Tag Archives: scope

Reader Q&A: The WBS and Cost

I wanted to share an email question I received through a Twitter contact of mine and my response.? Feel free to chip in with your own insights!

photo by Tracy O

photo by Tracy O


I hope you don’t mind me coming to you for advise and help with Project Management. I have this one question which I keep pondering on. In what way would you say that monitoring, planning and controlling project cost with a budget and organizing and planning a project using the WBS help or support one another?


My response:

Glad we connected on Twitter!? In my projects, the WBS is one of the key things that helps me with planning and monitoring costs.? The WBS is a prerequisite.? When I have a WBS, I can look at it and see where I should have charge codes set up for project staff, and where I should be reporting project costs.? Usually there is a specific level of detail that is relevant to various people.? The sponsor may want to see costs at level 3 of the WBS, and I may be interested in a little more detail at level 4, and the other project managers who work with me may be looking at level 5.? You may have specific stakeholders who only care about level 3 cost reporting for a particular element of the project, etc.

When putting estimates together, it’s important to first have a clear idea of what your scope is, and much of that comes from the WBS.? Bucket your basis of estimates this way, schedule, etc.? The iron triangle means that scope, cost, and schedule are integrated.

Monitoring and controlling your projects through status reports, EVM, etc.?? can really only done effectively by keeping in lock-step with your WBS structure.

Add your thoughts by leaving a comment for our reader below!

Successful Projects: It’s Not Rocket Science

Project Management is not rocket science

Project Management is not rocket science

There is no worse person to be than the project manager at the end of a failed project. As an IT project manager, I have experienced that feeling and I can tell you it’s not nice. IT projects are particularly difficult to manage. In fact there really aren’t any IT projects, just projects that have elements of IT in them.

The trouble with these projects is that often you are doing something that hasn’t been done before, is unproven or cutting edge. Customers expect a good result not excuses, even though these projects are frequently a journey into the unknown. If we take the construction industry, building a new bridge for instance, we have been building bridges for hundreds of years and know how to do it. We understand how things are going to happen, in what order and the expected result. This is rarely the case with IT projects.

Avoiding the common pitfalls of IT project management is not rocket science, it is simply a case of taking some sensible measures. Identified here are five killer mistakes of project management:

Who Owns the Project?

The Mistake:

The nature of projects is change and change often encounters resistance. People don’t like change so they need to know it is necessary and what benefits it will bring. In order for a project to deliver change it needs the backing of senior management. Without it the project will proceed very slowly. The sponsor (senior management) is the person that drives the change forward and the project is the mechanism for change. A project without support from senior management will struggle.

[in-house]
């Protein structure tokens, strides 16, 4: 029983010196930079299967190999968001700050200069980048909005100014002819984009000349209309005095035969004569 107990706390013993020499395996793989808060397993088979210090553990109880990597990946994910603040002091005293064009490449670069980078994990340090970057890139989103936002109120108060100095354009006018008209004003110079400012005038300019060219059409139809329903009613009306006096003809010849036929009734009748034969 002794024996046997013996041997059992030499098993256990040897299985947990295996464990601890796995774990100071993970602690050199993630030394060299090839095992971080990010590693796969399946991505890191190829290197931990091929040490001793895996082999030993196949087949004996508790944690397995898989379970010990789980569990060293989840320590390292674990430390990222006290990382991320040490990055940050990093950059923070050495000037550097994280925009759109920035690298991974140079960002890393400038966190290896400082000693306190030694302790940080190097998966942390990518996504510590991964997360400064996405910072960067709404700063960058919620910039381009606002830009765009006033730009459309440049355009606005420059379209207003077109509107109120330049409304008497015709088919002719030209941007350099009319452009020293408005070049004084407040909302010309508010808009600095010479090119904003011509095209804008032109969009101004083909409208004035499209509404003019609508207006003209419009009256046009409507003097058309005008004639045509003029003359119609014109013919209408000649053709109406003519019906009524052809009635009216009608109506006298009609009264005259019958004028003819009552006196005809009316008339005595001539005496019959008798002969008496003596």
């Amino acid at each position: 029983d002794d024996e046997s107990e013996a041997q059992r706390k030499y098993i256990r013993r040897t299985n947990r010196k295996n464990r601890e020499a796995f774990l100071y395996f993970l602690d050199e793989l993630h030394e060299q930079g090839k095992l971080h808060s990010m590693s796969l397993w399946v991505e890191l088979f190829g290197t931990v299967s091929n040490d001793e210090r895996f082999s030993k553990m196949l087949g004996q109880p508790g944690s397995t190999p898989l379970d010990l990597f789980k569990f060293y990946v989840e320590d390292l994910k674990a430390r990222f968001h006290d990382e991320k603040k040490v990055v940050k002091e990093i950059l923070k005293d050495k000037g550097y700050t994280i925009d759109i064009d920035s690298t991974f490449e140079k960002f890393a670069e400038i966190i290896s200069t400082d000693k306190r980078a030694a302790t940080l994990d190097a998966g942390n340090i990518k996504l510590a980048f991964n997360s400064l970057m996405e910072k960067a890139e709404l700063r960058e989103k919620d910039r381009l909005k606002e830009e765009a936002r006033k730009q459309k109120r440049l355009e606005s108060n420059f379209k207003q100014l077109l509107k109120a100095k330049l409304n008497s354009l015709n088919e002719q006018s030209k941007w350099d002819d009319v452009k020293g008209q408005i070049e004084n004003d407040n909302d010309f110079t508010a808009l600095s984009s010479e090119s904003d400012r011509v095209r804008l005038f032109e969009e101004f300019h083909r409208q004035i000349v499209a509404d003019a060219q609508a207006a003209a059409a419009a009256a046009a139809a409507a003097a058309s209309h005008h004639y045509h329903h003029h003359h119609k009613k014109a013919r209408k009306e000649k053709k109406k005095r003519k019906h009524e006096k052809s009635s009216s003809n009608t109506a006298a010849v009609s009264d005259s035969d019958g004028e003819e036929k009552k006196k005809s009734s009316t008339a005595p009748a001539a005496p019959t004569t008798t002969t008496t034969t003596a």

The Solution:

Make sure you have the top down backing from senior management. There must be direct communication from the sponsor to the stakeholders. The message must be, “we are serious, this thing is going to happen so you are either with us or you are not” and beware those that are not.

Be careful as project manager to make sure the sponsor does not take the project over and become the de-facto project manager.

Getting Users Involved

The Mistake:

Lack of user input and involvement is the recipe for a bad project. This can either be because of the “we know what you want” mentality from the IT department or lack of interest from the customer. Either way it must be avoided.

The Solution:

The IT department must take time to understand the customers requirements before proposing any technical solution. Often IT is blinded by the latest, newest thing available and try to shoehorn the requirements into it. On the other hand, customers must devote the time and effort necessary to ensure a successful project by interacting with the IT department and making sure all requirements have been fully defined. Ensure you have spoken to all stakeholders to gathered their requirements and that they continue to work with you for the duration of the project.

Stopping Scope Creep

The Mistake:

Scope creep is the cause of more project failures than anything else. Not knowing exactly what a project is aiming to deliver or setting off in a fit of enthusiasm but little else, is a recipe for failure.

The Solution:

Ensure that the business case, requirements and scope are clearly defined and documented. Make sure the stakeholders understand them and sign them off. Stick rigidly to the scope and if changes are required then put them through a change management process where they are documented, justified and then agreed.

Managing Expectations

The Mistake:

Often there is an expectation that IT is like a magic wand you wave and suddenly a miracle occurs. During a technology project expectations can inflate to a ridiculous degree. It is the role of the project manager to manage expectations to a sensible level.